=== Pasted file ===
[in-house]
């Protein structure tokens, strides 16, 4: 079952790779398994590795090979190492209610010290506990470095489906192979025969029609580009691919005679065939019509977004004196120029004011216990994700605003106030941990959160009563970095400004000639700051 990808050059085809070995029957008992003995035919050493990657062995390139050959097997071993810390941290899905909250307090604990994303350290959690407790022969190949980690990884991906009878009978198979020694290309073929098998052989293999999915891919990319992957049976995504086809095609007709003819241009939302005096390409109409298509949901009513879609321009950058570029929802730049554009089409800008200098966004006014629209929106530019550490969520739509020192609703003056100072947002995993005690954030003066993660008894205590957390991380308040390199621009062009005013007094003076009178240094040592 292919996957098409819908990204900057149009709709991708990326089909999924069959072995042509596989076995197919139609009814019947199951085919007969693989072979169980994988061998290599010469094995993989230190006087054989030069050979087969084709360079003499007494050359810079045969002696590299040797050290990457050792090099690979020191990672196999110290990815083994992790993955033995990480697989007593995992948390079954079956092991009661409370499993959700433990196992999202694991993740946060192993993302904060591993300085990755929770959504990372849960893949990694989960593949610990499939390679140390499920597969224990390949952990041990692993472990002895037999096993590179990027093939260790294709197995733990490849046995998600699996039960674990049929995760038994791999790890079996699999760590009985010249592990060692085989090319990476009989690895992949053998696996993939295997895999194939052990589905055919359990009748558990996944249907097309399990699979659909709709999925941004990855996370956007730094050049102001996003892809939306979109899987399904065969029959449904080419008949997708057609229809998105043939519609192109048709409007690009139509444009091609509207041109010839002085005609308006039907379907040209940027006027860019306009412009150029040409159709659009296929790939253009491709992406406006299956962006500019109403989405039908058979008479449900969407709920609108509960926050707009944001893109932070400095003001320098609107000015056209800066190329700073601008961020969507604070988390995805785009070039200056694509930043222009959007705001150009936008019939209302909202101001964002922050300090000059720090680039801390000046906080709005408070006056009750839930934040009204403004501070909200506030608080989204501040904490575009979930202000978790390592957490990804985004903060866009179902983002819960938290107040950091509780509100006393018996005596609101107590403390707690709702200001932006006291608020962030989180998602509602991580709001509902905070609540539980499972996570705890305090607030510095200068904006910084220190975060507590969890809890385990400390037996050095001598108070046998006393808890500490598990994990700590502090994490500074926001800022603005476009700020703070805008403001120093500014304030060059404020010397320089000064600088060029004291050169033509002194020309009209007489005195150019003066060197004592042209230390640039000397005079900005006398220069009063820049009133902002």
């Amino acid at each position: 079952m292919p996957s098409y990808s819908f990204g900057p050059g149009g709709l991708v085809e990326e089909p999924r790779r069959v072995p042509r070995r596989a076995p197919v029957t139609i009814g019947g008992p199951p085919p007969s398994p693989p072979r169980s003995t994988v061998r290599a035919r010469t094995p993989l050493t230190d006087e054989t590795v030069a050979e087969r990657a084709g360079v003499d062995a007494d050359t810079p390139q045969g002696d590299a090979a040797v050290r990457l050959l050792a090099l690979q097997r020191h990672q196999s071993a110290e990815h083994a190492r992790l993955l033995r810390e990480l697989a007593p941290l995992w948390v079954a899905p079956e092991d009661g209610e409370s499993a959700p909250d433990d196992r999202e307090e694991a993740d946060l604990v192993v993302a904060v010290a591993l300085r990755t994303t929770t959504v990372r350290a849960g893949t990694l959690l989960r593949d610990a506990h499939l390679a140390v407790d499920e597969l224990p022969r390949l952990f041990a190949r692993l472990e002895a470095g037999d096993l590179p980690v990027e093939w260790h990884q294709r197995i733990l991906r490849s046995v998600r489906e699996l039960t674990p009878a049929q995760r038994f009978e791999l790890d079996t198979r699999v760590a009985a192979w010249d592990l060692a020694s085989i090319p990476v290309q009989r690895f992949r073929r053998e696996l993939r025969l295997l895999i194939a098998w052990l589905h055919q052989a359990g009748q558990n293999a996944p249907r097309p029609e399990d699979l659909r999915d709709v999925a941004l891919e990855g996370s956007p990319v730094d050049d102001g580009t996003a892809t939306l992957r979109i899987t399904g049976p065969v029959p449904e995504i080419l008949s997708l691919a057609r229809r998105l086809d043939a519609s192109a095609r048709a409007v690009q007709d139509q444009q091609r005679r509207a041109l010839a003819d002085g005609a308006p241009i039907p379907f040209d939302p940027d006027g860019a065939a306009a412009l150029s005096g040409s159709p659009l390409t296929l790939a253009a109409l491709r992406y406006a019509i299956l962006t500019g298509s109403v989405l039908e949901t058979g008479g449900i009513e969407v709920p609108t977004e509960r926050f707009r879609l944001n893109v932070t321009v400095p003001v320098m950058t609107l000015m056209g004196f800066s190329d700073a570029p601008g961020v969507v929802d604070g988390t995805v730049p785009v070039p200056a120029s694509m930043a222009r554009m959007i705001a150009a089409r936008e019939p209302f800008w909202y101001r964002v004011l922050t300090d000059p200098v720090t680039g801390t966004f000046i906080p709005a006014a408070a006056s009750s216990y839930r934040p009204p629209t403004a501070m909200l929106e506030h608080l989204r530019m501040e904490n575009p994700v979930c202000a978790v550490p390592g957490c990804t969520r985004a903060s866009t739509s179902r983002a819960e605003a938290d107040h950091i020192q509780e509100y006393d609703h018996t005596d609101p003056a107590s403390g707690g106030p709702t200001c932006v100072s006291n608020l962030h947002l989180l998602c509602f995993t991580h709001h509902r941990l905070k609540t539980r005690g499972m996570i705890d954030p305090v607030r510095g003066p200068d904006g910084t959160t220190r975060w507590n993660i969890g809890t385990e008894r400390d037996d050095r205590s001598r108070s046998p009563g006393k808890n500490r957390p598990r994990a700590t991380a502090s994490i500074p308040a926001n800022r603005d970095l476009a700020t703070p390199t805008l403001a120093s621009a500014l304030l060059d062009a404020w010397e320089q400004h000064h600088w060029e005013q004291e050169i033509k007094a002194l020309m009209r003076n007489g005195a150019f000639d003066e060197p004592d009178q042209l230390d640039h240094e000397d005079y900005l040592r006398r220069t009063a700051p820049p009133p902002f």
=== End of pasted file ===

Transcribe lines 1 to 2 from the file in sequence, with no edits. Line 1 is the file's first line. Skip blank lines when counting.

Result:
[in-house]
């Protein structure tokens, strides 16, 4: 079952790779398994590795090979190492209610010290506990470095489906192979025969029609580009691919005679065939019509977004004196120029004011216990994700605003106030941990959160009563970095400004000639700051 990808050059085809070995029957008992003995035919050493990657062995390139050959097997071993810390941290899905909250307090604990994303350290959690407790022969190949980690990884991906009878009978198979020694290309073929098998052989293999999915891919990319992957049976995504086809095609007709003819241009939302005096390409109409298509949901009513879609321009950058570029929802730049554009089409800008200098966004006014629209929106530019550490969520739509020192609703003056100072947002995993005690954030003066993660008894205590957390991380308040390199621009062009005013007094003076009178240094040592 292919996957098409819908990204900057149009709709991708990326089909999924069959072995042509596989076995197919139609009814019947199951085919007969693989072979169980994988061998290599010469094995993989230190006087054989030069050979087969084709360079003499007494050359810079045969002696590299040797050290990457050792090099690979020191990672196999110290990815083994992790993955033995990480697989007593995992948390079954079956092991009661409370499993959700433990196992999202694991993740946060192993993302904060591993300085990755929770959504990372849960893949990694989960593949610990499939390679140390499920597969224990390949952990041990692993472990002895037999096993590179990027093939260790294709197995733990490849046995998600699996039960674990049929995760038994791999790890079996699999760590009985010249592990060692085989090319990476009989690895992949053998696996993939295997895999194939052990589905055919359990009748558990996944249907097309399990699979659909709709999925941004990855996370956007730094050049102001996003892809939306979109899987399904065969029959449904080419008949997708057609229809998105043939519609192109048709409007690009139509444009091609509207041109010839002085005609308006039907379907040209940027006027860019306009412009150029040409159709659009296929790939253009491709992406406006299956962006500019109403989405039908058979008479449900969407709920609108509960926050707009944001893109932070400095003001320098609107000015056209800066190329700073601008961020969507604070988390995805785009070039200056694509930043222009959007705001150009936008019939209302909202101001964002922050300090000059720090680039801390000046906080709005408070006056009750839930934040009204403004501070909200506030608080989204501040904490575009979930202000978790390592957490990804985004903060866009179902983002819960938290107040950091509780509100006393018996005596609101107590403390707690709702200001932006006291608020962030989180998602509602991580709001509902905070609540539980499972996570705890305090607030510095200068904006910084220190975060507590969890809890385990400390037996050095001598108070046998006393808890500490598990994990700590502090994490500074926001800022603005476009700020703070805008403001120093500014304030060059404020010397320089000064600088060029004291050169033509002194020309009209007489005195150019003066060197004592042209230390640039000397005079900005006398220069009063820049009133902002």